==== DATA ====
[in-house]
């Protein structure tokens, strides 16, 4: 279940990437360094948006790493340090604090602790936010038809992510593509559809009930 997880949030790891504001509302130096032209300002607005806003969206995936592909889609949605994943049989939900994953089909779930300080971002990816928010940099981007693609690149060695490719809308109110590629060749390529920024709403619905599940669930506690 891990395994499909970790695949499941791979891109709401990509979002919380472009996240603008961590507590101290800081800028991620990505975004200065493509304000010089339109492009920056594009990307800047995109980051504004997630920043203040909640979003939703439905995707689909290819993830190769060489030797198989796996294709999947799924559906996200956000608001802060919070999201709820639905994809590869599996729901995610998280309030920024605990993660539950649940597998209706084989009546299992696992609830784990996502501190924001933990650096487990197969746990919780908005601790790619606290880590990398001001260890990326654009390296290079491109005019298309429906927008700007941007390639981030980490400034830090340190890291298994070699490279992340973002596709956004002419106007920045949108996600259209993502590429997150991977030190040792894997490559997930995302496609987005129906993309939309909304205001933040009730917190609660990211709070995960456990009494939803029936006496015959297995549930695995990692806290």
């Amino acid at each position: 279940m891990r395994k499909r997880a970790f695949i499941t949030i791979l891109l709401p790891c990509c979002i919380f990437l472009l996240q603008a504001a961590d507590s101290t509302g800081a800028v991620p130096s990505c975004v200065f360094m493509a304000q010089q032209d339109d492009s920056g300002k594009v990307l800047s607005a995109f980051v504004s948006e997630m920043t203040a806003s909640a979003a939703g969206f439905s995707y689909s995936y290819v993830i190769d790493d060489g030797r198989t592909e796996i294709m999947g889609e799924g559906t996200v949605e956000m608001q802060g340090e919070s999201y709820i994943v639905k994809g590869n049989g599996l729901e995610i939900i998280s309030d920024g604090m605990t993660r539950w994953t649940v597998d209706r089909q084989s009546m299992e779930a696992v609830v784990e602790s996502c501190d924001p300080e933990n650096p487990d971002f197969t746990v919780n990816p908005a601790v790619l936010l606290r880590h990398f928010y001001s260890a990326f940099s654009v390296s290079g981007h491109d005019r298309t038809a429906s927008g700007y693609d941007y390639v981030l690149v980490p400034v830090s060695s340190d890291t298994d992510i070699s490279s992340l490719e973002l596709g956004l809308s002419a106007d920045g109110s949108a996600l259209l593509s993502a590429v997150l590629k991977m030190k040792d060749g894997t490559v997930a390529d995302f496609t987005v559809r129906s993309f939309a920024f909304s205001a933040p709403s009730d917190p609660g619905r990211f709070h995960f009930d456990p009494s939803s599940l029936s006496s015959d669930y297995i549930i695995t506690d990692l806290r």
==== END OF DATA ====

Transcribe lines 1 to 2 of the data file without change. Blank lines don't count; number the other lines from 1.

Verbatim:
[in-house]
């Protein structure tokens, strides 16, 4: 279940990437360094948006790493340090604090602790936010038809992510593509559809009930 997880949030790891504001509302130096032209300002607005806003969206995936592909889609949605994943049989939900994953089909779930300080971002990816928010940099981007693609690149060695490719809308109110590629060749390529920024709403619905599940669930506690 891990395994499909970790695949499941791979891109709401990509979002919380472009996240603008961590507590101290800081800028991620990505975004200065493509304000010089339109492009920056594009990307800047995109980051504004997630920043203040909640979003939703439905995707689909290819993830190769060489030797198989796996294709999947799924559906996200956000608001802060919070999201709820639905994809590869599996729901995610998280309030920024605990993660539950649940597998209706084989009546299992696992609830784990996502501190924001933990650096487990197969746990919780908005601790790619606290880590990398001001260890990326654009390296290079491109005019298309429906927008700007941007390639981030980490400034830090340190890291298994070699490279992340973002596709956004002419106007920045949108996600259209993502590429997150991977030190040792894997490559997930995302496609987005129906993309939309909304205001933040009730917190609660990211709070995960456990009494939803029936006496015959297995549930695995990692806290």